Generally speaking, these two techniques are quite different. They appeared and developed independently of each other. But now they are often tried to be combined into one system, and there is great hope that they should work well together.
As for the role of computer games in AI research (chess, go, Dota 2, and now StarCraft), they are now used as a convenient testing ground, where game conventions and rules help a lot to create something that works. Real-life and any business tasks are, of course, much more complicated.
But if you try to imagine which real-world tasks have the best chance of benefiting from research and application of reinforcement learning, it would probably be robot learning and unmanned driving.
Can AlphaStar outplay humans?
So should gamers be worried? Do players have any chances against AlphaStar in RTS games?
The answer is probably maybe (assuming the machine has some limitations that bring it closer to human capabilities). Unfortunately, as AlphaStar does not exist anymore, we can’t answer this question.
Although we have seen numerous big victories against the best pro players, many people are still skeptical about AlphaStar’s potential.
First of all, the biggest strength of AlphaStar is its ability to micro units and stunning APM (action per minute). Although engineers put some restrictions on the AlphaStar in terms of APM, players still spotted some unfair moves that allowed viewing the whole map just in milliseconds.
However, StarCraft at its highest level is not only a game of brain speed and APM, but also of maximum depth in strategy, tactics, and mind games.
Also, on the long-distance, it’s not clear how AlphaStar would adapt to the new meta and changes. StarCraft and other RTS games always see new updates, which will require AI to relearn.
That also works in the opposite direction; we don’t know how people would adapt to AlphaStar’s strategies.
A perfect example is Dota 2, which also introduced its machine algorithm OpenAI founded by Elon Musk. Here we could see how people defeated the machine after all.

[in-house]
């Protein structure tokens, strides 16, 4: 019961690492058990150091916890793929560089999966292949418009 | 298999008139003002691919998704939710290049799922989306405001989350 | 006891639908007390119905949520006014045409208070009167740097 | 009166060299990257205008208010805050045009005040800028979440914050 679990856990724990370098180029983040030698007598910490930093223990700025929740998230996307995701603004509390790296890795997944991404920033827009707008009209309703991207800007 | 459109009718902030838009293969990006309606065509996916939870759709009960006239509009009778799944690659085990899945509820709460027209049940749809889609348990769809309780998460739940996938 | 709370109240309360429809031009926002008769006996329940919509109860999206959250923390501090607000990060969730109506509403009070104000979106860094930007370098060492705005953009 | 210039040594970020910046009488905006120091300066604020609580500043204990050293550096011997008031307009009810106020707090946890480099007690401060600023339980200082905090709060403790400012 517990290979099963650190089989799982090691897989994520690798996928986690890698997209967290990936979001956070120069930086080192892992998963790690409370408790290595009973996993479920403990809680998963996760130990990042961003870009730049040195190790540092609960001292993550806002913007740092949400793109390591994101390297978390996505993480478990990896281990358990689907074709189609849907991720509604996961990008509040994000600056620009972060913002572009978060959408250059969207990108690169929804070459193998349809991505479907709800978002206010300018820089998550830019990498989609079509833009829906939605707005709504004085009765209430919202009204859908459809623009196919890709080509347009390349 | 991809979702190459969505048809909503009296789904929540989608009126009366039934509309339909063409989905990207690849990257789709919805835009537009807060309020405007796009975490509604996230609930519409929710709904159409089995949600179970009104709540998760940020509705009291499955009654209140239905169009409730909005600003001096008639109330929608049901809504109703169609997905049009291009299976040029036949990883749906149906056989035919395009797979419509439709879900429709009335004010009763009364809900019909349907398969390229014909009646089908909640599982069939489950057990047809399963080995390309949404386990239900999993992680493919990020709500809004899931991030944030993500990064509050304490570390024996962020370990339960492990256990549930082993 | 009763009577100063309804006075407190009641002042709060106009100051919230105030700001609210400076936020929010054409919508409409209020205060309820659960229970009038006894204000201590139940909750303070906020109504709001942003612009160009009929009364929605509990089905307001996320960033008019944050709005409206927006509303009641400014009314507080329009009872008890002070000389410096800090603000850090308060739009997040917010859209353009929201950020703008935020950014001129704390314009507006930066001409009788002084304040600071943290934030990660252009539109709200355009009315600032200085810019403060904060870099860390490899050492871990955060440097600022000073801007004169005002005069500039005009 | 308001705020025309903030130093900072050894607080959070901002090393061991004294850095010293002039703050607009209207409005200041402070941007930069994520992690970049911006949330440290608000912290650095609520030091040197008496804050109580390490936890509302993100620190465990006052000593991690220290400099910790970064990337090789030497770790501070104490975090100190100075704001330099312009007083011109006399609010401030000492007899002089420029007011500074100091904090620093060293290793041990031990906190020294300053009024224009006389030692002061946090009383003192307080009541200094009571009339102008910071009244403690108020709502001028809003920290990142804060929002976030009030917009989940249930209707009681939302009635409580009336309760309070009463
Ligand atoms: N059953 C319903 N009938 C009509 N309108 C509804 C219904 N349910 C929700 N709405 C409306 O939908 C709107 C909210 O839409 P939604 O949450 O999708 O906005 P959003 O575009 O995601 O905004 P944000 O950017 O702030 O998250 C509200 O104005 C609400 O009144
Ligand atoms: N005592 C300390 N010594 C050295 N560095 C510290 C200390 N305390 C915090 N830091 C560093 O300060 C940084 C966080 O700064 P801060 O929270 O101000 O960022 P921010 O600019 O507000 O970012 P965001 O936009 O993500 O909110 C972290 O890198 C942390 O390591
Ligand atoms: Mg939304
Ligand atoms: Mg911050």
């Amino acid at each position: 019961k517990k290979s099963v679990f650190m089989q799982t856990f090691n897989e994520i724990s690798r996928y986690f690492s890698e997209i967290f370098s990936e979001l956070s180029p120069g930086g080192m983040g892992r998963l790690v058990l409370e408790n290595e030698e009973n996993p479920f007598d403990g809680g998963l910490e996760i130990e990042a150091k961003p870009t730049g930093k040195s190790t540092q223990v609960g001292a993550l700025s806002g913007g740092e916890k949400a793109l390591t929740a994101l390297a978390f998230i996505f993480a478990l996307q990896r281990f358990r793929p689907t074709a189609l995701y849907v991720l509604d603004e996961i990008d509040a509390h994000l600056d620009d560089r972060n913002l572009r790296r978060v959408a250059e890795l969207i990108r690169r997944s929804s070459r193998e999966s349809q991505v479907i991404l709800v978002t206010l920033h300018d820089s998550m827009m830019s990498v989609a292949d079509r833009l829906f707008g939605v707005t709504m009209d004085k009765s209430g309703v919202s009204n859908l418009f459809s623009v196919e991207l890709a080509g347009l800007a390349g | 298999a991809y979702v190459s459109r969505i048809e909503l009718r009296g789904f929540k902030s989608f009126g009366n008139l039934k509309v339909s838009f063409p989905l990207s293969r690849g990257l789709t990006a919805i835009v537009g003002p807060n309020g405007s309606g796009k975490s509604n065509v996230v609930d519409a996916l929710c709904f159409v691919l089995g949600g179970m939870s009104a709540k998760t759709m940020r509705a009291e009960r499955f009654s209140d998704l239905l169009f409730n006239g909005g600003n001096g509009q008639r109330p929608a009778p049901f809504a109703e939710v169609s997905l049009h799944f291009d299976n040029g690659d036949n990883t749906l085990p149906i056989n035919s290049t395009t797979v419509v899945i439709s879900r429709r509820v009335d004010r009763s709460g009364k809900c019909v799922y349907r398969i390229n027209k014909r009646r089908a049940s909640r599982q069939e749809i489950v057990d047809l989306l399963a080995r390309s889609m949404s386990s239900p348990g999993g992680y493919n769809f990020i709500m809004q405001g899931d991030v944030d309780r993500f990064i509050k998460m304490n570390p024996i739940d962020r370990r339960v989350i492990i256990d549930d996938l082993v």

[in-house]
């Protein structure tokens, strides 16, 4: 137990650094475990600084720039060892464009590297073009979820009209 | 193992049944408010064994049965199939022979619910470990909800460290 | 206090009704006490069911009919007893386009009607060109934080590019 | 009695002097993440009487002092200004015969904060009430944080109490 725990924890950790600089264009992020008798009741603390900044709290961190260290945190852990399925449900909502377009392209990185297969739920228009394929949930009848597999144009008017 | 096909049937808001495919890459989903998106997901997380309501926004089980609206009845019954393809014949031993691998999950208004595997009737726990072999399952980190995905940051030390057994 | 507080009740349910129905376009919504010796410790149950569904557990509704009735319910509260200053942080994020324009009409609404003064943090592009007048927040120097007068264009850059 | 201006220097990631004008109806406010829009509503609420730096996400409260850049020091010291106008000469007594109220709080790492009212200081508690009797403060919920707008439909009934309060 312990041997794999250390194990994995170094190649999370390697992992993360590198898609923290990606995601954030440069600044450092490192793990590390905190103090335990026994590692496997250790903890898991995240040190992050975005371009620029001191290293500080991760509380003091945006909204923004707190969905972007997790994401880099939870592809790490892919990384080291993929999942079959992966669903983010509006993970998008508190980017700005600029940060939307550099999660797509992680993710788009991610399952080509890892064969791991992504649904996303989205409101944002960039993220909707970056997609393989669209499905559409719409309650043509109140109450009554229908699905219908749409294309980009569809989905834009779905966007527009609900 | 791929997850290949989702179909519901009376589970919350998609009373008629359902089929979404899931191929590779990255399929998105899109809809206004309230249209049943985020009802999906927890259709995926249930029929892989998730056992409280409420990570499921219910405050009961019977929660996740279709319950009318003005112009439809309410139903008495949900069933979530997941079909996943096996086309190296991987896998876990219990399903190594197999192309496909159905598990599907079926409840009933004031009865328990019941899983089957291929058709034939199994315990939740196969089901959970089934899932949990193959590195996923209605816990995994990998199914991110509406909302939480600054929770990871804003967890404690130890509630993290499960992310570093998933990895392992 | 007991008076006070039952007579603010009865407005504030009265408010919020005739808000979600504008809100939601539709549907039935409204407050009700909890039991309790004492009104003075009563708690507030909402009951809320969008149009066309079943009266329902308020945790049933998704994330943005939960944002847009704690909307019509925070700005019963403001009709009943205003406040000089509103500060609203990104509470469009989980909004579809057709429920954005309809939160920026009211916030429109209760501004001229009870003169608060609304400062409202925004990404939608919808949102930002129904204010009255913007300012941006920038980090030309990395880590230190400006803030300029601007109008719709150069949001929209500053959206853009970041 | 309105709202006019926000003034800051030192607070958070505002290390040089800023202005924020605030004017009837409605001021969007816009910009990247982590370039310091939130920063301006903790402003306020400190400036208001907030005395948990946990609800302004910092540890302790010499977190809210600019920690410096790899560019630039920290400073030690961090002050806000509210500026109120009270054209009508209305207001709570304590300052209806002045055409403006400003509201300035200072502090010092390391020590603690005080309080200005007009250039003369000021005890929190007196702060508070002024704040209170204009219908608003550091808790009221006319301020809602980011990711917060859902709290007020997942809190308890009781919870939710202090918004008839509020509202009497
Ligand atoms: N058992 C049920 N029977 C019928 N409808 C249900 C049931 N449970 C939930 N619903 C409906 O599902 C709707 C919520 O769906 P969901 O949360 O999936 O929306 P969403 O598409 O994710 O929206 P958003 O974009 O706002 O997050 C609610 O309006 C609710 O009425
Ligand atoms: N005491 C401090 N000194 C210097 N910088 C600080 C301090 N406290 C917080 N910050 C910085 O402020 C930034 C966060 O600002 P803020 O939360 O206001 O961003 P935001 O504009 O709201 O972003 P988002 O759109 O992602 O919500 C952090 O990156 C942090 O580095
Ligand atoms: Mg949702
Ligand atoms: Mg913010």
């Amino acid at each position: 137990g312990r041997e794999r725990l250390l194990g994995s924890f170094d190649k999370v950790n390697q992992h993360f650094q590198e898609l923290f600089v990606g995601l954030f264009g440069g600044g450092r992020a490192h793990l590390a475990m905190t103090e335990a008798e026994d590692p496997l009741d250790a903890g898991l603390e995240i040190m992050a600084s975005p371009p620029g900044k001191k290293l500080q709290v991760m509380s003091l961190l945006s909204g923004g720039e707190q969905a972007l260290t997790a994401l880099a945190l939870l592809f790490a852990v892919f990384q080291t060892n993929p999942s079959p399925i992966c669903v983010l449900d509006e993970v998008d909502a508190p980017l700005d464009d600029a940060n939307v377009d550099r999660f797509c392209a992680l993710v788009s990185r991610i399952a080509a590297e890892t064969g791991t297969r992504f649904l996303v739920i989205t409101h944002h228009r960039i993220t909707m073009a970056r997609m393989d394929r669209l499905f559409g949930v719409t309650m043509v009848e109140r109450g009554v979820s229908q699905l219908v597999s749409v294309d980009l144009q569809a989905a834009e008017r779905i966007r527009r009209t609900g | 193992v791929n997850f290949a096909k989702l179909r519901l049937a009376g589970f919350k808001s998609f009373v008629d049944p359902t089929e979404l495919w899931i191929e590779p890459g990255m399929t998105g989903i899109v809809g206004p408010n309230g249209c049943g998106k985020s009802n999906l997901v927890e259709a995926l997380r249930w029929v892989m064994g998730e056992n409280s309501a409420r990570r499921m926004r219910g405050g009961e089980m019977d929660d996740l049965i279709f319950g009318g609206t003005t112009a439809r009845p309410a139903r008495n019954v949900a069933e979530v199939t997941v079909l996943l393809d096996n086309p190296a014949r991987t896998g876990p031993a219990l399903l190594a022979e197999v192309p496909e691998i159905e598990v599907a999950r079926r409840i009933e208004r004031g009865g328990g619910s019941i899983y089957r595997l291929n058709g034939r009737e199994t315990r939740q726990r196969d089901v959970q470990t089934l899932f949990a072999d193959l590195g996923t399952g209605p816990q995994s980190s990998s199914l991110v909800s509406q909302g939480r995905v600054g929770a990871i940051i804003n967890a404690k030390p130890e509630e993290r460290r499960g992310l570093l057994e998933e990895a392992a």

After all, the gaming community found many loopholes to easily beat OpenAI in the 1vs1 scenarios.
It’s also worth noting that the goal of DeepMind was never to show the world that a machine can annihilate players (no one doubts that the machine has a greater computational potential). The goal of DeepMind was to improve or test the machine’s ability to learn, instead of following programmed scenarios.
And we can clearly see that they achieved their goals: today machine learning is widely used in many fields.
Reinforcement learning is effective primarily where the system needs to analyze the environment and choose a behavioral policy based on the feedback it receives.
It is used in areas such as:
- Perception systems
- Bots for computer games
- Crypto and Trading bots
- Natural language processing
This is why you should not put AlphaStar and other programs in opposition to humans.
Of course, humans will never be able to achieve the computational abilities of a machine.
But did chess become extinct after AI beat all the top chess players? Do we really enjoy listening to music produced by artificial intelligence?
Still, although the world of machines and humans is closely intertwined, we live in different universes, and it is unlikely that the computational abilities of machines will ever surpass the beauty of human thought.
About the author:
Robyn McBride is a journalist, tech critic, and author of articles about software, AI, and design. She is interested in modern image processing, tech trends, and digital technologies. Robyn also works as a proofreader at Computools.